Comparing Copenhagen 2009 and Paris 2015
Ana Zotovic, Researcher, Global Governance Program
November 30, 2015
As the 21st Conference of the Parties (COP21) to the United Nations Framework Convention on Climate Change (UNFCCC) officially opens in Paris in Monday, 30 November 2015, many ask if it will do better than the last such UN effort, which was also held in Europe six years ago.
COP15 took place in Copenhagen in 2009. The parties there were unsuccessful in negotiating a successor to the 1997 Kyoto Protocol to the UNFCCC, whose commitment period was ending in 2012.
Many countries did not consider it possible to radically reduce emissions in a cost-effective way that would permit economic growth. Emerging economies, such as China and India, viewed mitigation efforts as the responsibility of developed countries, which had contributed to the increase of greenhouse gas emissions and accumulated atmospheric concentrations in the first place. By contrast, developed countries such as the United States were also reluctant to commit. The result was the Copenhagen Accord, a last-minute, hastily constructed, non-legally binding agreement on global emissions. At COP18 in Doha in 2012, a second commitment period for the Kyoto Protocol (2013–2020) was established, but fewer than 40 countries have accepted it.
What has changed since Copenhagen, and what can we expect in Paris?
The expected outcome of the current COP21 meeting in Paris is a new international agreement on climate change that will come into effect in 2020. It will encourage all countries to act to prevent average global temperatures from rising by more than 2°C, a threshold beyond which major and possibly irreversible damage will come.
The world's two largest greenhouse gas emitters, China and the United States, which were at odds in Copenhagen, issued a joint announcement on climate change in 2014. It expressed their intent to reduce their greenhouse gas emissions by 2030 and to work together and with others towards an ambitious, successful Paris outcome.
A succession of severe climate-related disasters have made the headlines in the last few years. This has increased awareness of climate change around the world.
With the drastic drop in the cost of renewable technologies, there is now an added economic case for taking action against climate change (see Delivering Sustainable Energy Access). According to the International Energy Agency, solar energy could be the world's biggest single source of energy by 2050. The World Bank, the Organisatio for Economic Co-operation and Development, and the International Monetary Fund are addressing the impact of climate change and highlighting the benefits of renewable energy in the growth of economies.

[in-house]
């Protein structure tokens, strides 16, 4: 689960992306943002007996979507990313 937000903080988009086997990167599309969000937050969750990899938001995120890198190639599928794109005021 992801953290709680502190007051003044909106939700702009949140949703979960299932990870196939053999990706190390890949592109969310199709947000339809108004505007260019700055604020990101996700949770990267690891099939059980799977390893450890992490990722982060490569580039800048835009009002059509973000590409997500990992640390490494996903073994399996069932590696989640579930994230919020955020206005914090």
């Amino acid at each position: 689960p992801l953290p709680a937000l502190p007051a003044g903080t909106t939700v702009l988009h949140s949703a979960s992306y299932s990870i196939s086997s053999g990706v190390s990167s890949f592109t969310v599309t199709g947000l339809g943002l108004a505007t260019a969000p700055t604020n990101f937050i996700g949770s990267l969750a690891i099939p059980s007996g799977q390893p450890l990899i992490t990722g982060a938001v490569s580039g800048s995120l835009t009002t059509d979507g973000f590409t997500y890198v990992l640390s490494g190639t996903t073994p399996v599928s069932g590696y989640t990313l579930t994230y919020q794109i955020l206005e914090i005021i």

Unlike COP15 designed with its more top-down approach, COP21 has asked countries to voluntarily prepare emissions trajectories that they consider achievable and fair. As of 28 November 2015, 183 parties to the UNFCCC have submitted their intended national determined contributions (INDCs). With this approach, national governments are more likely to meet their targets and to perceive the agreement coming out of Paris as fair. There are already many emission reduction targets on the table in Paris, which was not the case in Copenhagen. Furthermore, leaders are arriving at the beginning of COP21 to start negotiations, and not at the end of the conference, as in Copenhagen.
While the added INDCs by no means guarantee a 2°C pathway, there is already an unprecedented commitment from the international community. If an agreement is signed in Paris, it will be a turning point in the global fight against climate change.
For further information, see John Kirton and Ella Kokotsis, The Global Governance of Climate Change: G7, G20 and UN Leadership (Farnham: Ashgate, 2015).
[back to top]
Ana Zotovic is a researcher with the Global Governance Group at Trinity College in the University of Toronto. She has been involved in producing compliance reports on the environmental commitments that are set annually at the G7 and G20 summits. She is also the project and business development manager at Ontario Solar Provider (Solar Provider Group). She oversees and managed the development of over 45 solar projects in Ontario and California, working closely with government agencies, local councils, engineering companies, aboriginal groups, communities, other photovoltaic developers and property owners. She has also worked as the assistant to the Minister of Environment and Spatial Planning in Serbia, focusing on foreign and domestic investments in environmental projects in Serbia related to water and waste management, recycling, reduction of greenhouse gas emissions, wildlife conservation and sustainable development.
This Information System is provided by the University of Toronto Library
All contents copyright © 2018. University of Toronto unless otherwise stated. All rights reserved.